Ranking at number 14 in the Tax Foundation’s 2017 State Business Climate Tax Index, it’s one of the few states to levy zero personal or corporate income taxes (the former being particularly appealing to migrating talent).
In 2008, Texas replaced its franchise tax with a reformed margins tax. The goal was to roll out a more equitable and expansive tax assessed at a reduced rate, paving the way for all Lone Star State companies — big and small, young and legacy — to better compete in today’s ever-complex and evolving economy.
Also adding to Austin’s attractiveness to scrappy bootstrapping entrepreneurs and other business owners is the $19 billion per year Texas offers in tax incentives for relocating companies there and creating jobs.
3. The relatively affordable cost of living.
Coming in at three percent below the national average for cost of living, and compared to other rising startup hubs, Austin remains a relatively affordable place to live.
Rents there are creeping up there, however, as more people relocate in and around the 278-square-mile burg in droves. Pushed out by exorbitant living expenses and grueling commutes, an increasing number of tech workers are fleeing Silicon Valley to found startups in Austin — and to work for big-name tech corporations in the Central Texas innovation hot-spot. Among them are homegrown Dell, and satellite locations of Apple, eBay, Oracle, Hewlett-Packard and many others.
Meanwhile, the housing market in the city of Austin, excluding land outside the city limits, is not nearly as affordable as it was pre-population boom. The median home price in Austin currently hovers around $305,100, up 3.5 percent from the previous year, according to Zillow.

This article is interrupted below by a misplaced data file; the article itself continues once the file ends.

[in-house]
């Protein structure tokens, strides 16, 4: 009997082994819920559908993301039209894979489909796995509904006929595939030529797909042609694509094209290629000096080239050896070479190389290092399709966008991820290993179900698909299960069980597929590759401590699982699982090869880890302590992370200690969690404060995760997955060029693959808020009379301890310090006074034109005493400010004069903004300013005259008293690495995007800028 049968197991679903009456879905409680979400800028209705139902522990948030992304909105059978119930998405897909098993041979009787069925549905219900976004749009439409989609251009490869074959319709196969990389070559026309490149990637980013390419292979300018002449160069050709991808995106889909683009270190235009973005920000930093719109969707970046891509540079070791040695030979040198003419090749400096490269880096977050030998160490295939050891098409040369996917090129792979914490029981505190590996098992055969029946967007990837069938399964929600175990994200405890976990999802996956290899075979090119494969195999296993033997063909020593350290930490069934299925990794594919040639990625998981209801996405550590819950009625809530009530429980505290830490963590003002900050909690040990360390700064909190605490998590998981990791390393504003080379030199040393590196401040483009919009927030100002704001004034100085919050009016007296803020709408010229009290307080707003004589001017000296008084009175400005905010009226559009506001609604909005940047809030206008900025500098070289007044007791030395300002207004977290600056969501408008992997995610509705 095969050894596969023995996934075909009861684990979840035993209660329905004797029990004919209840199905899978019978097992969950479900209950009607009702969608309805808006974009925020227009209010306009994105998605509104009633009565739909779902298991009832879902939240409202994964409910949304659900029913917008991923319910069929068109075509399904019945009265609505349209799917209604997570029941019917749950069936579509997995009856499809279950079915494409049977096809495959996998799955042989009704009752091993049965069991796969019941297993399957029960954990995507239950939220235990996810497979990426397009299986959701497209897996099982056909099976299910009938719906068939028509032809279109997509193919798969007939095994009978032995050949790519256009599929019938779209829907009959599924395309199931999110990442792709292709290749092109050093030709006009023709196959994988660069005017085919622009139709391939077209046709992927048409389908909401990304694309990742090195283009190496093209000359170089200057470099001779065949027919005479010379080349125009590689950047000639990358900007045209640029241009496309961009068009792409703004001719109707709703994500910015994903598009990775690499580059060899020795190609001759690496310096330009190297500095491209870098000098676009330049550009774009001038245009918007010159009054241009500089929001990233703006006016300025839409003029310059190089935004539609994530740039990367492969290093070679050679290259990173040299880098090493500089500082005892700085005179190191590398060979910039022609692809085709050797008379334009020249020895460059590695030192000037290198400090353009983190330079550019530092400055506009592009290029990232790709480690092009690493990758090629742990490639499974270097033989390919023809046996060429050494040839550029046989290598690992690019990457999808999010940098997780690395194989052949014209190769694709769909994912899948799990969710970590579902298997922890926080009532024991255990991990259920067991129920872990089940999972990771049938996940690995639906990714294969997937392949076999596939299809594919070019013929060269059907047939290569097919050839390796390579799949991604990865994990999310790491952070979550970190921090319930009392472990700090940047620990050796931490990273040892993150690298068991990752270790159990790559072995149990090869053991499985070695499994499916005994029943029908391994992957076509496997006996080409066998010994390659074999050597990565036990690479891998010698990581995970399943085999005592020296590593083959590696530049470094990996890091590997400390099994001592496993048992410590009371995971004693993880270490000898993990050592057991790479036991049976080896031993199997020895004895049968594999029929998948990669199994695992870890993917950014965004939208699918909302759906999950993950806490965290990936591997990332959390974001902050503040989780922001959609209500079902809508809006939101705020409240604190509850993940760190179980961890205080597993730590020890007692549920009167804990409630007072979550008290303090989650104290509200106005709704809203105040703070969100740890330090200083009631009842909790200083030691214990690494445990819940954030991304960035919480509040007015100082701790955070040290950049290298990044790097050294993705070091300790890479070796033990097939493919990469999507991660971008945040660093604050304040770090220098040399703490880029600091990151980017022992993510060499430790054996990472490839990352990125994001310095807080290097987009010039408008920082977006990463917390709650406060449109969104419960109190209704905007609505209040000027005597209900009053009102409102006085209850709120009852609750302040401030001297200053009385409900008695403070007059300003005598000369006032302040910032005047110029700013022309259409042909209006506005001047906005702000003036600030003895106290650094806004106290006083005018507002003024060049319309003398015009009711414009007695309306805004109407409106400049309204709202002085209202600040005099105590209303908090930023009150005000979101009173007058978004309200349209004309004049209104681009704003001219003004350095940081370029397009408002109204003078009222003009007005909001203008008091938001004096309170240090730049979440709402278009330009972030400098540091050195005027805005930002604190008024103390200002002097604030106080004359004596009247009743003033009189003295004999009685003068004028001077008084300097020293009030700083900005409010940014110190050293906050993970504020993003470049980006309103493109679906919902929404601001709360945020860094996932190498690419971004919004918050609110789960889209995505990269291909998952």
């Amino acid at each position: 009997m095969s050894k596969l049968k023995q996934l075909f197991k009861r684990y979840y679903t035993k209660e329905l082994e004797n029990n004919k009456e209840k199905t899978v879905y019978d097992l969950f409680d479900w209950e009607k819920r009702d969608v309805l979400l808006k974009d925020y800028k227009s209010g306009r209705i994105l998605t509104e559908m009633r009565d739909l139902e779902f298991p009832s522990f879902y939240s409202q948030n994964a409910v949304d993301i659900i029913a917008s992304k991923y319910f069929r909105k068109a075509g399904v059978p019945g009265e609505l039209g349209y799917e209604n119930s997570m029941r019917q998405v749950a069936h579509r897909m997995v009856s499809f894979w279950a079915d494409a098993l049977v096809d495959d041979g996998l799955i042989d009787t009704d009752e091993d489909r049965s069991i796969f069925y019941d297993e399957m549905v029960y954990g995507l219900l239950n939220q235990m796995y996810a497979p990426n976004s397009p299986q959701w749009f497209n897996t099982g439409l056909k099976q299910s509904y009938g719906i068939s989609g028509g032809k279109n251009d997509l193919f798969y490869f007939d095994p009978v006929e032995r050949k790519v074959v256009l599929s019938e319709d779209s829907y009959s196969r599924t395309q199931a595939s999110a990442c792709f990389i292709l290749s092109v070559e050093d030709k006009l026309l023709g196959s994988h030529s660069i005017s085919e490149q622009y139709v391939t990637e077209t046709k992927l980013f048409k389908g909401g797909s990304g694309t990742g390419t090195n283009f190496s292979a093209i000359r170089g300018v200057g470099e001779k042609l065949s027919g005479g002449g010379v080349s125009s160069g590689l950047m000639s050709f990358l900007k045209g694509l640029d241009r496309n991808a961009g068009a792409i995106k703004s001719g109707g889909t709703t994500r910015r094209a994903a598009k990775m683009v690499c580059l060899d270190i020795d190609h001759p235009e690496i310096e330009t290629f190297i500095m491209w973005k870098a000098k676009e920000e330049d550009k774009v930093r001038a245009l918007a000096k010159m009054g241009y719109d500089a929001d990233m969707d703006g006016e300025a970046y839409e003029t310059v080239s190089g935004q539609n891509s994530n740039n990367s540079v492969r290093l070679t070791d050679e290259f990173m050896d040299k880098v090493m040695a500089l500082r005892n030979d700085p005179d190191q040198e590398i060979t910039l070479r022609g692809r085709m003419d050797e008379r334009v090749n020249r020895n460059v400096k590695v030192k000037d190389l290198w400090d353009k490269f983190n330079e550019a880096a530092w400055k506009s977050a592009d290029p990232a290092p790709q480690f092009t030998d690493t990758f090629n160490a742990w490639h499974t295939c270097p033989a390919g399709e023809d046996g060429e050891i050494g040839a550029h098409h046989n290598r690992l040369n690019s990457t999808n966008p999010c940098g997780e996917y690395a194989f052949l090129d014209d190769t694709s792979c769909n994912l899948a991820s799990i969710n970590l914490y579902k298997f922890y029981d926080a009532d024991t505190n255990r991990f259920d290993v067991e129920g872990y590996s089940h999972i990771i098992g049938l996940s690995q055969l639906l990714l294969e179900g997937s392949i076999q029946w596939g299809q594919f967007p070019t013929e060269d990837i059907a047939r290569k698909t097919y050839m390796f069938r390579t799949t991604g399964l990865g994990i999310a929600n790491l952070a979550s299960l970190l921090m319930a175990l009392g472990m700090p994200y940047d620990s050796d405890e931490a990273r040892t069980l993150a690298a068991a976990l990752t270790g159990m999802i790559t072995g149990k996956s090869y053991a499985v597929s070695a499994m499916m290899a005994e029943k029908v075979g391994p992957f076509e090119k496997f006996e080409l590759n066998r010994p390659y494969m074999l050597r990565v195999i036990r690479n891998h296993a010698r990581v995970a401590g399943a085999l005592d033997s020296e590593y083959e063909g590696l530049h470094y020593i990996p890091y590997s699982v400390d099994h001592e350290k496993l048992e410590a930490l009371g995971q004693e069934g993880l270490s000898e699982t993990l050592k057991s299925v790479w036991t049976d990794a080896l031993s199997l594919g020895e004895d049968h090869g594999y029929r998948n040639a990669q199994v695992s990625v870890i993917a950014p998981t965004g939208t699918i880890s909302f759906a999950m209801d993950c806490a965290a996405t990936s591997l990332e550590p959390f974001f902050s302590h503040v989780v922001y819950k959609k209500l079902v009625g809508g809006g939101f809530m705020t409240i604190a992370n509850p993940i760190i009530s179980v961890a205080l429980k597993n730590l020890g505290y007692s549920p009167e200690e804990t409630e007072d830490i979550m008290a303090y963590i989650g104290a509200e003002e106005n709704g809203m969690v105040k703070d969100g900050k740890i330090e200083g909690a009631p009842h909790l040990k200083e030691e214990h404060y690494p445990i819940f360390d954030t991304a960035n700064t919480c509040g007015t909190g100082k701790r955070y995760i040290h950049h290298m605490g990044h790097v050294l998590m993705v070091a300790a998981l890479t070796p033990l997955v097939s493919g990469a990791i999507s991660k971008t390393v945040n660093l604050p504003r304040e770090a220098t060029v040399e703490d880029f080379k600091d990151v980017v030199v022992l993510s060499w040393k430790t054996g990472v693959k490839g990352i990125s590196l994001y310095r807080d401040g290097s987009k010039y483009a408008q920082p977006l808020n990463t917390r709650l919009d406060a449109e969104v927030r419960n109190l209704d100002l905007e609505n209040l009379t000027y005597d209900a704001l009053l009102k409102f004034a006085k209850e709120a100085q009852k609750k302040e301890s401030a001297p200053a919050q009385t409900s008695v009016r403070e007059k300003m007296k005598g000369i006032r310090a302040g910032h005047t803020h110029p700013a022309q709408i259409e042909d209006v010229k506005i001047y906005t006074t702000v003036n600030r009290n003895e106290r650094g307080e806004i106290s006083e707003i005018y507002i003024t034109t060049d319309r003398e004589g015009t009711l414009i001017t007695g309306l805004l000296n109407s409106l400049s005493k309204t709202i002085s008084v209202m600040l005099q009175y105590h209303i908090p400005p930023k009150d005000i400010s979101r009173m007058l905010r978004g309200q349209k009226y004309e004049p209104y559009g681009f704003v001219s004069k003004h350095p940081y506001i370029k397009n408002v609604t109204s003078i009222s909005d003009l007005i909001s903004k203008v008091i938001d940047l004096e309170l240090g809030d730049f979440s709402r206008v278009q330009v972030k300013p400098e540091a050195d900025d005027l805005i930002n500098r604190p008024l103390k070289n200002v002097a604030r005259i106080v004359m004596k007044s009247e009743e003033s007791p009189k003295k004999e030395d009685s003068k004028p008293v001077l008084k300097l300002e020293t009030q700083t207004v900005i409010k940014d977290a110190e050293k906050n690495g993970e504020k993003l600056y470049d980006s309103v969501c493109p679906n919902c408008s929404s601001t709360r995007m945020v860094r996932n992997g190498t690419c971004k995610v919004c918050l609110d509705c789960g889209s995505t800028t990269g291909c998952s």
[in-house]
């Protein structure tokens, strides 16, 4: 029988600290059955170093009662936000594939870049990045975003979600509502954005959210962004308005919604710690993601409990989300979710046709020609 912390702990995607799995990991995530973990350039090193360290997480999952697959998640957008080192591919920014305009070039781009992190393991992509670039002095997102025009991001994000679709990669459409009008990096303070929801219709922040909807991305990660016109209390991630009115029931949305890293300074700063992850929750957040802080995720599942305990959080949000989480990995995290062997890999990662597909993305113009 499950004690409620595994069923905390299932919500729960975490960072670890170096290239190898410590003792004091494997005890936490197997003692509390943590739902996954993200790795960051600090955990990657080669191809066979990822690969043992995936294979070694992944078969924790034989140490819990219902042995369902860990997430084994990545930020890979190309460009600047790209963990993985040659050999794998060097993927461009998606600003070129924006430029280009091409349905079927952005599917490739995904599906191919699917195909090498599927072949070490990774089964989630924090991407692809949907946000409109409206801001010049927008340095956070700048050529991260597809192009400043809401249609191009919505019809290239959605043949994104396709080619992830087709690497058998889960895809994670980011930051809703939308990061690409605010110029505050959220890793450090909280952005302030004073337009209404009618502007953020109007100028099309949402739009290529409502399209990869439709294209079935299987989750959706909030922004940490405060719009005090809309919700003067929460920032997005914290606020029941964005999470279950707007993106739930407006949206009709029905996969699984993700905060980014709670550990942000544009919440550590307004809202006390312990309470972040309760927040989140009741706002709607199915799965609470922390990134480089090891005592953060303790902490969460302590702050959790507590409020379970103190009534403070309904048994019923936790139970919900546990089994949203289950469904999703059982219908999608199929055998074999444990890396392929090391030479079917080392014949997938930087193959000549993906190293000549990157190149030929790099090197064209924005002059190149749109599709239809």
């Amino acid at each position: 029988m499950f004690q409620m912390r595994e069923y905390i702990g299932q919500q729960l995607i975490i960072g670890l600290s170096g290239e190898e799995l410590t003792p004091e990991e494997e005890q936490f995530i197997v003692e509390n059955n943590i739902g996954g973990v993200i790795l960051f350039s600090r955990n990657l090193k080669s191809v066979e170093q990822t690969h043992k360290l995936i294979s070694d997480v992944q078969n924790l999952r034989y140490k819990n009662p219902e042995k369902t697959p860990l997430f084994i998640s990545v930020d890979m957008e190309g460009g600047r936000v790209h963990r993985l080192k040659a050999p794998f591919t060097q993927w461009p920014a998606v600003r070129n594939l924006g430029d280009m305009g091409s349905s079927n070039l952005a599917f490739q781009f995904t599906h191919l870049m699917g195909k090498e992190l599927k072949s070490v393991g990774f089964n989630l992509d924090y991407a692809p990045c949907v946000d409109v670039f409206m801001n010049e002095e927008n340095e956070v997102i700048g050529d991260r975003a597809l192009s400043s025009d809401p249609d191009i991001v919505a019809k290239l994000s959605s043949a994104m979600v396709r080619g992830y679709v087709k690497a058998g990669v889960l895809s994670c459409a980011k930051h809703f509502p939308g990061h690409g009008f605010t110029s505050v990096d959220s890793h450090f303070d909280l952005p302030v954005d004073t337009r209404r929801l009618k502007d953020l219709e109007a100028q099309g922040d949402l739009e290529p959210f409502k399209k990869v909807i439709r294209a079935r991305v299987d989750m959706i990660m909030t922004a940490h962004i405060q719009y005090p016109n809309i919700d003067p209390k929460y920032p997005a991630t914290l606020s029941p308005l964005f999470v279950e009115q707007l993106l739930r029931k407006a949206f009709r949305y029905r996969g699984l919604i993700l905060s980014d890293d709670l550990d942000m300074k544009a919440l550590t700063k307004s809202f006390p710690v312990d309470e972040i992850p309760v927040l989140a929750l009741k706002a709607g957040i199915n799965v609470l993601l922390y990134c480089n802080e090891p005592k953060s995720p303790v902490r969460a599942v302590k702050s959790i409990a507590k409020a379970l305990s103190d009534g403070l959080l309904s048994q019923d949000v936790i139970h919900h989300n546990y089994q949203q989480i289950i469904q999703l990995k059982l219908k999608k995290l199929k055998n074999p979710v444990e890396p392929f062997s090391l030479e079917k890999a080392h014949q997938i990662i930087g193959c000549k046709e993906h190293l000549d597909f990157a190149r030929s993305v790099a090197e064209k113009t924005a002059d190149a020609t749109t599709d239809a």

Still, scoring a house in the low-$300,000s in Austin is far less painful than breaking the bank for a home in San Francisco, where the median house price tag has skyrocketed to around $1.1 million, also per Zillow. Leasing office space in Austin also remains considerably more cost effective than renting commercial digs in New York City, Boston and San Francisco.
Luke Filipos, a Maine native who recently lived and worked in New York City, moved to Austin in 2013 to launch web development boot camp Austin Coding Academy with his friend Christopher Sica.
“In New York or San Francisco, you’re spending a lot of money just to keep up with the startup Joneses, and to be startup-stylish,” Filipos said in an interview. “Whereas in Austin, at least for right now, you can have a really high quality of life, pay rent and living expenses, and still be able to put some money in your savings account and enjoy life.”
The former sales rep describes himself as “pretty frugal,” something he says heavily influenced his decision to start up out of Austin, and to live on the outskirts of the city.
The 950-square-foot, two-bedroom, one-bath apartment Filipos rents with Sica costs them $500 each per month. The co-founders are setting money aside from the money they save on rent in the hopes of eventually buying residential property in Austin, a place they plan to call home for years to come. (Or, as Filipos jokes, until he can “afford a $1 million dollar house on Pacific Beach in California and go surfing every day.” Until then, he says he’s not going anywhere.)
“Austin’s just a really fun city with an incredibly outgoing population,” he said. “It’s really inclusive because there are so many people like us who’ve moved here from out of town. Everyone’s been the new kid before, so there’s a really welcoming startup atmosphere. There’s a group — and enough room — for everyone.”